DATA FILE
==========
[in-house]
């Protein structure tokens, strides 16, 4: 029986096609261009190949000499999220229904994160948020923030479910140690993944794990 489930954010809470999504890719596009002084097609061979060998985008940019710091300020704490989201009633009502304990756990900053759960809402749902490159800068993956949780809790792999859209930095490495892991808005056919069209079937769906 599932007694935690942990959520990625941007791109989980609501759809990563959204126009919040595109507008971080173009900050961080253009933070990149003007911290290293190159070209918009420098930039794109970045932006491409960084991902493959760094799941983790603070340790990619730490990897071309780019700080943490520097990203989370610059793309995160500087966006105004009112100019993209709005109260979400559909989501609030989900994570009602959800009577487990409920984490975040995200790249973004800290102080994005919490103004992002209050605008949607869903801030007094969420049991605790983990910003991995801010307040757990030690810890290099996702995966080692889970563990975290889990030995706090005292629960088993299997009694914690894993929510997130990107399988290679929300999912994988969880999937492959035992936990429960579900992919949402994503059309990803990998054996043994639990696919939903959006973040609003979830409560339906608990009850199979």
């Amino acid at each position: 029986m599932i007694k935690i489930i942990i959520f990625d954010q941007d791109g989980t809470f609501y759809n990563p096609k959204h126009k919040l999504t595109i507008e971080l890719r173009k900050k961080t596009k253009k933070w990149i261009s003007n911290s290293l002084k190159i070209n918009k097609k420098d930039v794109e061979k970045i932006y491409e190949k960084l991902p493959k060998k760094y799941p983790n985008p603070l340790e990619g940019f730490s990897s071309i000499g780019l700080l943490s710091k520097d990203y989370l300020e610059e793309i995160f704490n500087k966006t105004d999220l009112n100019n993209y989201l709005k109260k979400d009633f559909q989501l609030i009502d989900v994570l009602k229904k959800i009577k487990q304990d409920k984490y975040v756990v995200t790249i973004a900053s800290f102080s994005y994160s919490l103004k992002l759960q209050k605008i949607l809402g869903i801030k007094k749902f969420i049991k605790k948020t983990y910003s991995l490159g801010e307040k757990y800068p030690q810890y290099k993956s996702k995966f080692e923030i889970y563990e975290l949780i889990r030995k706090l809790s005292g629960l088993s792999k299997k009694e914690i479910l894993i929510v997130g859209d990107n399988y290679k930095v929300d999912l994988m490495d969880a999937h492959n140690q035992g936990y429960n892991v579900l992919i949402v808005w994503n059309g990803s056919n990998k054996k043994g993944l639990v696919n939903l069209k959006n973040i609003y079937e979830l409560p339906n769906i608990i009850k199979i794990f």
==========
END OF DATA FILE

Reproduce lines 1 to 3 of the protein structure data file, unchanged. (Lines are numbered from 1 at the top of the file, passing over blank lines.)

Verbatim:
[in-house]
């Protein structure tokens, strides 16, 4: 029986096609261009190949000499999220229904994160948020923030479910140690993944794990 489930954010809470999504890719596009002084097609061979060998985008940019710091300020704490989201009633009502304990756990900053759960809402749902490159800068993956949780809790792999859209930095490495892991808005056919069209079937769906 599932007694935690942990959520990625941007791109989980609501759809990563959204126009919040595109507008971080173009900050961080253009933070990149003007911290290293190159070209918009420098930039794109970045932006491409960084991902493959760094799941983790603070340790990619730490990897071309780019700080943490520097990203989370610059793309995160500087966006105004009112100019993209709005109260979400559909989501609030989900994570009602959800009577487990409920984490975040995200790249973004800290102080994005919490103004992002209050605008949607869903801030007094969420049991605790983990910003991995801010307040757990030690810890290099996702995966080692889970563990975290889990030995706090005292629960088993299997009694914690894993929510997130990107399988290679929300999912994988969880999937492959035992936990429960579900992919949402994503059309990803990998054996043994639990696919939903959006973040609003979830409560339906608990009850199979």
């Amino acid at each position: 029986m599932i007694k935690i489930i942990i959520f990625d954010q941007d791109g989980t809470f609501y759809n990563p096609k959204h126009k919040l999504t595109i507008e971080l890719r173009k900050k961080t596009k253009k933070w990149i261009s003007n911290s290293l002084k190159i070209n918009k097609k420098d930039v794109e061979k970045i932006y491409e190949k960084l991902p493959k060998k760094y799941p983790n985008p603070l340790e990619g940019f730490s990897s071309i000499g780019l700080l943490s710091k520097d990203y989370l300020e610059e793309i995160f704490n500087k966006t105004d999220l009112n100019n993209y989201l709005k109260k979400d009633f559909q989501l609030i009502d989900v994570l009602k229904k959800i009577k487990q304990d409920k984490y975040v756990v995200t790249i973004a900053s800290f102080s994005y994160s919490l103004k992002l759960q209050k605008i949607l809402g869903i801030k007094k749902f969420i049991k605790k948020t983990y910003s991995l490159g801010e307040k757990y800068p030690q810890y290099k993956s996702k995966f080692e923030i889970y563990e975290l949780i889990r030995k706090l809790s005292g629960l088993s792999k299997k009694e914690i479910l894993i929510v997130g859209d990107n399988y290679k930095v929300d999912l994988m490495d969880a999937h492959n140690q035992g936990y429960n892991v579900l992919i949402v808005w994503n059309g990803s056919n990998k054996k043994g993944l639990v696919n939903l069209k959006n973040i609003y079937e979830l409560p339906n769906i608990i009850k199979i794990f």